Home Site map Contact us Switch to Bulgarian
www.csd.bg
Quick search
 
CSD.bg
 
 
The Balkan Black Sea Anti Corruption Roundtable
 

Summary

The Balkan Black Sea Anti Corruption roundtable, hosted by CSD and CIPE on 2 and 3 October, 2002 in Sofia, Bulgaria was attended by over 20 representatives from 10 countries. The event started off with informative presentations and lively discussion, focused particularly on the importance of sound laws to combat corruption. The necessity of including the business community in local and regional reform efforts was also stressed by the Georgian delegation in order to counter-balance a natural tendency toward top-down (statist) anti-corruption efforts. Key issues raised during the morning session of day One included: quality of the law making process, how to develop effective enforcement mechanisms and the impacts of criminalization and extra-legal (informal sector) activities on developing anti-corruption strategies.

Key conclusions

Following the situation reports and roundtable discussion on day One and the site visits on the morning of day Two, participants broke out into two groups to review the material presented and develop anti-corruption strategies for future implementation in the country and at regional level. The breakout groups were based on language: Group One - Russian speaking including the Azeri and Central Asian participants; and Group Two - English speaking, which included the CEE and Georgian participants. Following an hour brainstorming session, the groups reported back to moderator John D. Sullivan from CIPE. Key elements of anti corruption plans and strategic points included the following:

Group One

  • Target sectors identified for anti-corruption reform - economic/business sector, tax system, and judicial/rule of law.
  • Plan to draft a Code of Conduct for Civil Servants.
  • Plan to create an independent organization to hold Members of Parliament accountable.
  • Create an Office of Government Ethics, with a direct connection to the Ombudsman.
  • Pay civil servants living wages.
  • Create business associations with major anti-corruption elements, and regular seminars held to engage the business community directly.
  • Address and improve on the "cookie cutter" approach to anti-corruption and related reforms often applied by international finance and development organizations.
  • Strengthen the role of economic journalists in combating corruption.

Group Two

  • Define the pillars of the democratic state and build the corresponding institutions and governance mechanisms necessary for legal and regulatory implementation.
  • Identify common anti-corruption challenges within a country and within a region, and approach reform systematically.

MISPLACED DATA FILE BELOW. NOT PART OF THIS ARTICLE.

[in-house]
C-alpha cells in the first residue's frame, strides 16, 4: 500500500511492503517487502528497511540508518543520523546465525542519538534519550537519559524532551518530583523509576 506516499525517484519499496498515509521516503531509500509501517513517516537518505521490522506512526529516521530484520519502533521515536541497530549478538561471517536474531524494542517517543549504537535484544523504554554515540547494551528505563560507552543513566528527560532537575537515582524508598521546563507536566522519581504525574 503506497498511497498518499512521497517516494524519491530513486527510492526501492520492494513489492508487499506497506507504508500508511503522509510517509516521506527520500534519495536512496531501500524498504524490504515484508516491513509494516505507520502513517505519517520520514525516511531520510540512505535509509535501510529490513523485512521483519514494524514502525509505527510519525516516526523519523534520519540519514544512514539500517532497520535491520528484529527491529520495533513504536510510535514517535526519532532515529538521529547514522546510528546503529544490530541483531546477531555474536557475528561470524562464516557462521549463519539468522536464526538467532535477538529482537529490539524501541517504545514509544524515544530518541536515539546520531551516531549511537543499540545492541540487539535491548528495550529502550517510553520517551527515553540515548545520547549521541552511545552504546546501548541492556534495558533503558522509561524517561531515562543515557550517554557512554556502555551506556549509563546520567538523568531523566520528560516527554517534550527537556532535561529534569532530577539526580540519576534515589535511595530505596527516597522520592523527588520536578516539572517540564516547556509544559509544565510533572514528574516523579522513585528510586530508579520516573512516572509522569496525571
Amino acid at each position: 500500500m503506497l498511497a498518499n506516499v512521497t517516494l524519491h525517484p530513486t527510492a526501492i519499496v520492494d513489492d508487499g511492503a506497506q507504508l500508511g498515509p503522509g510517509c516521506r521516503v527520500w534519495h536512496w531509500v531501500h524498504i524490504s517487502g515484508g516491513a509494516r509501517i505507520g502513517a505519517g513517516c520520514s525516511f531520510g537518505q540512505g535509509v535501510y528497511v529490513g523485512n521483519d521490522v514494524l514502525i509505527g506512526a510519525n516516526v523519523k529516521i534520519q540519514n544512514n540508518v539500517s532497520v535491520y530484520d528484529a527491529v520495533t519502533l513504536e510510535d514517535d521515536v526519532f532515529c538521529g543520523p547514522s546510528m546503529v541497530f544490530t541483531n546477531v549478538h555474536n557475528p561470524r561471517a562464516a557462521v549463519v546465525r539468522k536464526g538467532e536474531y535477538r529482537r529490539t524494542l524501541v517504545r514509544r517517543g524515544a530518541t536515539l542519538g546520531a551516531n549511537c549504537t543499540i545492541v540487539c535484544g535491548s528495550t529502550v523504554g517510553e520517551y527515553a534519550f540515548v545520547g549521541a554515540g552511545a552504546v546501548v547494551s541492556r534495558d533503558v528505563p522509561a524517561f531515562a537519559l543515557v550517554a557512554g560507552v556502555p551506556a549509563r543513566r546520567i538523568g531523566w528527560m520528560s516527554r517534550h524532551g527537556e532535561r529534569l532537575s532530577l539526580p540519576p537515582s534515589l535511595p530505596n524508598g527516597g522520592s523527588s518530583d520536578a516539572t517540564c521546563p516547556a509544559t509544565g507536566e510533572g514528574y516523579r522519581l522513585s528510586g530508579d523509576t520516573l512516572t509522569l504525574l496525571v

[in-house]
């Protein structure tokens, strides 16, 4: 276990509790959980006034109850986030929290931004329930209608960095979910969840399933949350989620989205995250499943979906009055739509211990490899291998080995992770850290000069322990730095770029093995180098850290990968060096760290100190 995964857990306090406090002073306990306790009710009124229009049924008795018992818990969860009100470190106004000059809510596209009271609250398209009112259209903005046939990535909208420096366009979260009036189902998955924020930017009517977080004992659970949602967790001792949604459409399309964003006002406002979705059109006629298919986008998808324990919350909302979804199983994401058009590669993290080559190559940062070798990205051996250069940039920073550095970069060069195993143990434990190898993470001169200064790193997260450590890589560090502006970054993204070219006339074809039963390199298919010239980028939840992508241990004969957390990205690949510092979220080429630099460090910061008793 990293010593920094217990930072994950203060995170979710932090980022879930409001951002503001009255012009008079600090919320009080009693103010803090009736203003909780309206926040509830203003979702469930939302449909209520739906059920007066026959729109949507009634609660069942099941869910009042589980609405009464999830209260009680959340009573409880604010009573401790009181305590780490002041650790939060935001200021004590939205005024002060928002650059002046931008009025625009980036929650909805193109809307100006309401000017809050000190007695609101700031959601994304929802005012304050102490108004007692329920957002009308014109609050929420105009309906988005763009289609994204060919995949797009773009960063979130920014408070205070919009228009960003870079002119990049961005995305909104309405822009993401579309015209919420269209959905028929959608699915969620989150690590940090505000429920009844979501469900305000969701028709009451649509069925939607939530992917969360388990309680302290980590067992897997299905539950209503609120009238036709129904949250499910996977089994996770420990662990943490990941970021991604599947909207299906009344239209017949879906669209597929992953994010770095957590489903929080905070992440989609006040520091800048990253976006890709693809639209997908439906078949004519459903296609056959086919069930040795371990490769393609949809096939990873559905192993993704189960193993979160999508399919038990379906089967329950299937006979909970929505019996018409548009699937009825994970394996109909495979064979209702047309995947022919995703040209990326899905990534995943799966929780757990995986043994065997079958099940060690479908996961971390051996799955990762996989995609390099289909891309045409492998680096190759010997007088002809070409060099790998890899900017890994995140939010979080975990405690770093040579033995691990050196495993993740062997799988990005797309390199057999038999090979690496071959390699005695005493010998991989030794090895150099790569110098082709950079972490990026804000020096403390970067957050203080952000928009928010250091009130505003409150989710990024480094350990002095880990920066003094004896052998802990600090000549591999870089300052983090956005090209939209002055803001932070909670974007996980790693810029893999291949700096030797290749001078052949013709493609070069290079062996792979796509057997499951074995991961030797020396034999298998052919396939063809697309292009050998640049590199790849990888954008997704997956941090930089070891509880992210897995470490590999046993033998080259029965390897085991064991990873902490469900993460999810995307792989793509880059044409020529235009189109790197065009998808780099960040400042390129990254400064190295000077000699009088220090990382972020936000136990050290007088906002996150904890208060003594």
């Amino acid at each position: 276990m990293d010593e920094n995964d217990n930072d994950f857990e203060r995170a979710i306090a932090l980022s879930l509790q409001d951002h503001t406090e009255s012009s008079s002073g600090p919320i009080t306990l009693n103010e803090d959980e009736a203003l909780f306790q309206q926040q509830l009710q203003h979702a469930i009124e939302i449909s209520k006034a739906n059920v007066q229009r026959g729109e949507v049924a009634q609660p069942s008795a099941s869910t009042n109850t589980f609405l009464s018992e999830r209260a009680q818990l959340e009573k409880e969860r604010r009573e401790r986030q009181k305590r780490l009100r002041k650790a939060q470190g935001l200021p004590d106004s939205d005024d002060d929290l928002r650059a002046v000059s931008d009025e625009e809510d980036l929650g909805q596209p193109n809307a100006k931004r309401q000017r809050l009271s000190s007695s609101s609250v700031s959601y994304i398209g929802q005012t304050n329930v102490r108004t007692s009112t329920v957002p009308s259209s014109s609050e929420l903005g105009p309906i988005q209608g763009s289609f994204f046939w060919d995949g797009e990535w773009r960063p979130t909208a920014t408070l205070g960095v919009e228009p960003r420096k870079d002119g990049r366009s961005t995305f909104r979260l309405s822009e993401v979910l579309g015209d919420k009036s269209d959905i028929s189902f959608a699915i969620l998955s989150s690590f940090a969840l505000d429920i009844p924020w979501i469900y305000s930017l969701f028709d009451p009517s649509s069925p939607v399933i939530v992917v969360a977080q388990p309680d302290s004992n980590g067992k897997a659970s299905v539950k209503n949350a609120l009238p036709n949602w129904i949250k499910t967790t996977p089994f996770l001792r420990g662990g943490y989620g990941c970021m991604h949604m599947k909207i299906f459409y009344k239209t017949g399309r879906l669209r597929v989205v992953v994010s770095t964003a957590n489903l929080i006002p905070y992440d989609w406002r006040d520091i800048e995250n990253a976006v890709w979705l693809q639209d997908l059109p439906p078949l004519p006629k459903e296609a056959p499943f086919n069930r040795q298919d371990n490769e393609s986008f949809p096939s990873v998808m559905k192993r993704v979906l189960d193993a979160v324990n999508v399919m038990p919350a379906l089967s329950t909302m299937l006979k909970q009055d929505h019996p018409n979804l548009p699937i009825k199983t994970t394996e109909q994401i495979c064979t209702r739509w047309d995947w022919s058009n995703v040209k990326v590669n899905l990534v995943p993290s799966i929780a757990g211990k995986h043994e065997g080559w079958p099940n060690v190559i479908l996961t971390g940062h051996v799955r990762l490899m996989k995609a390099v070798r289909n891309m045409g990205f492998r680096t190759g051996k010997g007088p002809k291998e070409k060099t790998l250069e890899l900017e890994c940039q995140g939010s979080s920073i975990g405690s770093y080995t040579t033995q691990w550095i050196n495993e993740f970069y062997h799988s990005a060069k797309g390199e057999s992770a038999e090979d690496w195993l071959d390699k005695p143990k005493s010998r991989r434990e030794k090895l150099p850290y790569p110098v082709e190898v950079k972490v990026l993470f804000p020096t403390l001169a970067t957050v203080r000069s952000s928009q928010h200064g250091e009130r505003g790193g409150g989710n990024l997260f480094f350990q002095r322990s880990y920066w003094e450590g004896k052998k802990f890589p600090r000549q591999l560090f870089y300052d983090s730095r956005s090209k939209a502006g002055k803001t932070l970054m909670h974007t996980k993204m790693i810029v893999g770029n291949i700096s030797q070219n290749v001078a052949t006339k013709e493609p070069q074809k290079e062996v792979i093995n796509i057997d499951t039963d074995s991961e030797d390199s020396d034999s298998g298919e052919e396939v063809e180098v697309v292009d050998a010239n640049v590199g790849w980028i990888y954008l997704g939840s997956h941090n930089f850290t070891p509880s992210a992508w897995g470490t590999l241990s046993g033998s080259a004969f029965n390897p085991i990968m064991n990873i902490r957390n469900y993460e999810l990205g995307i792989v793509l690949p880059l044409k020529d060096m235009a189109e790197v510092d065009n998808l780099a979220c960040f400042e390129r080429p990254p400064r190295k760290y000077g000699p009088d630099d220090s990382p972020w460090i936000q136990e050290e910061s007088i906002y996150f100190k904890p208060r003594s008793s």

• Improve regional integration at the theoretical and enforcement levels (law making, customs, communications/lessons learned).
  • Broaden scope and view of regional networks, based on similar challenges to include Southeast Europe, the Caucasus and Central Asia; hold regular seminars and improve communications.

Evaluation:

Overall the roundtable and the seminar were well received by the participants, and the interaction and networking between countries and regions was particularly valuable and significant. Additional value of the event was the realization among all participants that no group, country or region has a monopoly on effective approaches to combat corruption. By coordinating efforts, the following challenges, common to all participants, can be addressed:

  • Identify better ways to present anti-corruption reform strategies and policies to local and international stakeholders. This can be done by better networking and collective thinking on how to move forward. One example is to approach international organizations working on anti-corruption issues in a "cookie cutter" fashion, on a more united front with real regional needs and locally-inspired reform approaches. This could improve implementation in difficult environments such as SEE, the Caucasus and Central Asia.
  • Develop a better understanding of law-making and democratic governance issues among reform stakeholders, including NGOs, the business community, and government. This involves asking questions such as: who profits from laws passed by Parliaments?, what is the capacity of a country's institutions and government to draft proper laws and implement them?, and how can state capture be avoided when working to combat corruption and develop functioning market-oriented democracies?
  • Assess the transaction costs of legal and regulatory action i.e. anti-corruption, and develop incentives to make entrepreneurship easier in the formal sector, rather than increasing punitive measures toward business in the informal sector.
  • "Develop tangible reform products that help stakeholders understand anti-corruption measures and their effective implementation such as Impact analyses of draft legislation and Short handbooks for businessmen and citizens to resist corruption.

In addition to active participation by an international audience at the roundtable, which was web-cast on the CIPE and CSD websites (www.cipe.org) and (www.csd.bg) and had 20 people log on, the participants at the Sofia event developed strong relationships and began to discuss next steps for improving anti-corruption measures in their countries, and in their regions. The cross fertilization of ideas and strategies will be built on by CIPE and the participants through follow up grants, publication and dissemination of the country reports presented at the roundtable.

 
CSD.bg
 
E-mail this page to a friend Home | Site map | Send a link | Privacy policy | Calls | RSS feed Page top     
   © Center for the Study of Democracy. © designed by NZ